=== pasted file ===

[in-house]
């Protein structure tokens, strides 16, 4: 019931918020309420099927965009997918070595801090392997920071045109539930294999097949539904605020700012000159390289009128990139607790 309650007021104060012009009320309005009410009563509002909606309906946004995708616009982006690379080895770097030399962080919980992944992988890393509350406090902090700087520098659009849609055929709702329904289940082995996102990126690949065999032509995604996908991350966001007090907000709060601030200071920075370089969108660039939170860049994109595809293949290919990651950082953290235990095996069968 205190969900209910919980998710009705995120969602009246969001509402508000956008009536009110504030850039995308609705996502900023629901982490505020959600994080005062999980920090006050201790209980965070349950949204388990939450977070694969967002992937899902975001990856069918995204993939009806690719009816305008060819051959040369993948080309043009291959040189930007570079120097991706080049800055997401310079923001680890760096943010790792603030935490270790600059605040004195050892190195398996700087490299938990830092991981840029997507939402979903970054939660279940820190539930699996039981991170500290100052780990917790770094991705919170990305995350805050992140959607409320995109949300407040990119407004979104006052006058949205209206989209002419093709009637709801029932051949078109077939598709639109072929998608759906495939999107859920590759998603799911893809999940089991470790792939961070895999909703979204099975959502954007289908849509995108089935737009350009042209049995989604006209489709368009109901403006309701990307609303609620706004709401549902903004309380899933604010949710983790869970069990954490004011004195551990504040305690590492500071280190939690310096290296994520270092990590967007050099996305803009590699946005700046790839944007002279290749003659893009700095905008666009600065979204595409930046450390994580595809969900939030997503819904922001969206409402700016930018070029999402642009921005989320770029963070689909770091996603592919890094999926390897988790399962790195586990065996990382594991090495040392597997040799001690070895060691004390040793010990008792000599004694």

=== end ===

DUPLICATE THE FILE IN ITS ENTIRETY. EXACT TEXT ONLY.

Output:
[in-house]
């Protein structure tokens, strides 16, 4: 019931918020309420099927965009997918070595801090392997920071045109539930294999097949539904605020700012000159390289009128990139607790 309650007021104060012009009320309005009410009563509002909606309906946004995708616009982006690379080895770097030399962080919980992944992988890393509350406090902090700087520098659009849609055929709702329904289940082995996102990126690949065999032509995604996908991350966001007090907000709060601030200071920075370089969108660039939170860049994109595809293949290919990651950082953290235990095996069968 205190969900209910919980998710009705995120969602009246969001509402508000956008009536009110504030850039995308609705996502900023629901982490505020959600994080005062999980920090006050201790209980965070349950949204388990939450977070694969967002992937899902975001990856069918995204993939009806690719009816305008060819051959040369993948080309043009291959040189930007570079120097991706080049800055997401310079923001680890760096943010790792603030935490270790600059605040004195050892190195398996700087490299938990830092991981840029997507939402979903970054939660279940820190539930699996039981991170500290100052780990917790770094991705919170990305995350805050992140959607409320995109949300407040990119407004979104006052006058949205209206989209002419093709009637709801029932051949078109077939598709639109072929998608759906495939999107859920590759998603799911893809999940089991470790792939961070895999909703979204099975959502954007289908849509995108089935737009350009042209049995989604006209489709368009109901403006309701990307609303609620706004709401549902903004309380899933604010949710983790869970069990954490004011004195551990504040305690590492500071280190939690310096290296994520270092990590967007050099996305803009590699946005700046790839944007002279290749003659893009700095905008666009600065979204595409930046450390994580595809969900939030997503819904922001969206409402700016930018070029999402642009921005989320770029963070689909770091996603592919890094999926390897988790399962790195586990065996990382594991090495040392597997040799001690070895060691004390040793010990008792000599004694």